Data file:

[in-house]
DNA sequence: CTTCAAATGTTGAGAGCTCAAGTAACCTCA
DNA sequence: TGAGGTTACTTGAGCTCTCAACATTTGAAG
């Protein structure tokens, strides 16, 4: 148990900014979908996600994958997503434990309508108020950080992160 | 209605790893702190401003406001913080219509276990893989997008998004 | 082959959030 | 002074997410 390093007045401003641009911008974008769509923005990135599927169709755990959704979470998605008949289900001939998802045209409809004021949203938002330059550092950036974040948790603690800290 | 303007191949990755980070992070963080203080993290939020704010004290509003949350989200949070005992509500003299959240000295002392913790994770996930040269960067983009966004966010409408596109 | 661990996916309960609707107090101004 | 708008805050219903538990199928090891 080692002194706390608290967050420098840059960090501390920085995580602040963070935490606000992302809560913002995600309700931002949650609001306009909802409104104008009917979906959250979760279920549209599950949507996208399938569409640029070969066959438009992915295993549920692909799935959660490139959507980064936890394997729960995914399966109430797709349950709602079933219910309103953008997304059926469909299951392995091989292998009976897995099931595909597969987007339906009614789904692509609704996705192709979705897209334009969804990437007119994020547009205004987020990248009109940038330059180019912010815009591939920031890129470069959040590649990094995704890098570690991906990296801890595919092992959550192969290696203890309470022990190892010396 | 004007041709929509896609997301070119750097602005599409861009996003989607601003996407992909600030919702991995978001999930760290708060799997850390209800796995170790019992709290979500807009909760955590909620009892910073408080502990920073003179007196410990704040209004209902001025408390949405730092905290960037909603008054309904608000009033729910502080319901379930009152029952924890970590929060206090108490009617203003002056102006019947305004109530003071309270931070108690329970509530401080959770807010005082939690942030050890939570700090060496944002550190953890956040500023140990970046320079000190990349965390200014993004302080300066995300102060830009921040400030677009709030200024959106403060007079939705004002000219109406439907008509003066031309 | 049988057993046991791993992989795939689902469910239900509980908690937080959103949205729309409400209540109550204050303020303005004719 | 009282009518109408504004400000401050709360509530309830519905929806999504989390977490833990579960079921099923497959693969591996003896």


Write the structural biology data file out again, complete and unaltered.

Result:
[in-house]
DNA sequence: CTTCAAATGTTGAGAGCTCAAGTAACCTCA
DNA sequence: TGAGGTTACTTGAGCTCTCAACATTTGAAG
């Protein structure tokens, strides 16, 4: 148990900014979908996600994958997503434990309508108020950080992160 | 209605790893702190401003406001913080219509276990893989997008998004 | 082959959030 | 002074997410 390093007045401003641009911008974008769509923005990135599927169709755990959704979470998605008949289900001939998802045209409809004021949203938002330059550092950036974040948790603690800290 | 303007191949990755980070992070963080203080993290939020704010004290509003949350989200949070005992509500003299959240000295002392913790994770996930040269960067983009966004966010409408596109 | 661990996916309960609707107090101004 | 708008805050219903538990199928090891 080692002194706390608290967050420098840059960090501390920085995580602040963070935490606000992302809560913002995600309700931002949650609001306009909802409104104008009917979906959250979760279920549209599950949507996208399938569409640029070969066959438009992915295993549920692909799935959660490139959507980064936890394997729960995914399966109430797709349950709602079933219910309103953008997304059926469909299951392995091989292998009976897995099931595909597969987007339906009614789904692509609704996705192709979705897209334009969804990437007119994020547009205004987020990248009109940038330059180019912010815009591939920031890129470069959040590649990094995704890098570690991906990296801890595919092992959550192969290696203890309470022990190892010396 | 004007041709929509896609997301070119750097602005599409861009996003989607601003996407992909600030919702991995978001999930760290708060799997850390209800796995170790019992709290979500807009909760955590909620009892910073408080502990920073003179007196410990704040209004209902001025408390949405730092905290960037909603008054309904608000009033729910502080319901379930009152029952924890970590929060206090108490009617203003002056102006019947305004109530003071309270931070108690329970509530401080959770807010005082939690942030050890939570700090060496944002550190953890956040500023140990970046320079000190990349965390200014993004302080300066995300102060830009921040400030677009709030200024959106403060007079939705004002000219109406439907008509003066031309 | 049988057993046991791993992989795939689902469910239900509980908690937080959103949205729309409400209540109550204050303020303005004719 | 009282009518109408504004400000401050709360509530309830519905929806999504989390977490833990579960079921099923497959693969591996003896």